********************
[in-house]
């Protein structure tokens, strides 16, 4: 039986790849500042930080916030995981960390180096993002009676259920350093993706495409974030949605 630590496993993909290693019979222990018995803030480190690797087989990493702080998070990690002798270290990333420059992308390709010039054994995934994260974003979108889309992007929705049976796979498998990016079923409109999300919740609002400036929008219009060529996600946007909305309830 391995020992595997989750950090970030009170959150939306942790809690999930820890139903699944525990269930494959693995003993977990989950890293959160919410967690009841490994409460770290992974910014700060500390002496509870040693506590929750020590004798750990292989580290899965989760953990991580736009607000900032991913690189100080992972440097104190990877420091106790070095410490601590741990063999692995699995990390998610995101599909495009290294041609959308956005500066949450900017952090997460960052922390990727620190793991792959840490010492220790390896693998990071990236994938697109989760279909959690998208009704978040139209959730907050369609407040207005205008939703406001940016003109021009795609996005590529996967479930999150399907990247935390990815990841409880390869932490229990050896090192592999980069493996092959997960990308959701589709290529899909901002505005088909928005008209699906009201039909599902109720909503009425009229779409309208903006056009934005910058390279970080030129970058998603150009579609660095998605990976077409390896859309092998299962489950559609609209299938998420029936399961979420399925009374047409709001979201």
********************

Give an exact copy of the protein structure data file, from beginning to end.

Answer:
[in-house]
């Protein structure tokens, strides 16, 4: 039986790849500042930080916030995981960390180096993002009676259920350093993706495409974030949605 630590496993993909290693019979222990018995803030480190690797087989990493702080998070990690002798270290990333420059992308390709010039054994995934994260974003979108889309992007929705049976796979498998990016079923409109999300919740609002400036929008219009060529996600946007909305309830 391995020992595997989750950090970030009170959150939306942790809690999930820890139903699944525990269930494959693995003993977990989950890293959160919410967690009841490994409460770290992974910014700060500390002496509870040693506590929750020590004798750990292989580290899965989760953990991580736009607000900032991913690189100080992972440097104190990877420091106790070095410490601590741990063999692995699995990390998610995101599909495009290294041609959308956005500066949450900017952090997460960052922390990727620190793991792959840490010492220790390896693998990071990236994938697109989760279909959690998208009704978040139209959730907050369609407040207005205008939703406001940016003109021009795609996005590529996967479930999150399907990247935390990815990841409880390869932490229990050896090192592999980069493996092959997960990308959701589709290529899909901002505005088909928005008209699906009201039909599902109720909503009425009229779409309208903006056009934005910058390279970080030129970058998603150009579609660095998605990976077409390896859309092998299962489950559609609209299938998420029936399961979420399925009374047409709001979201």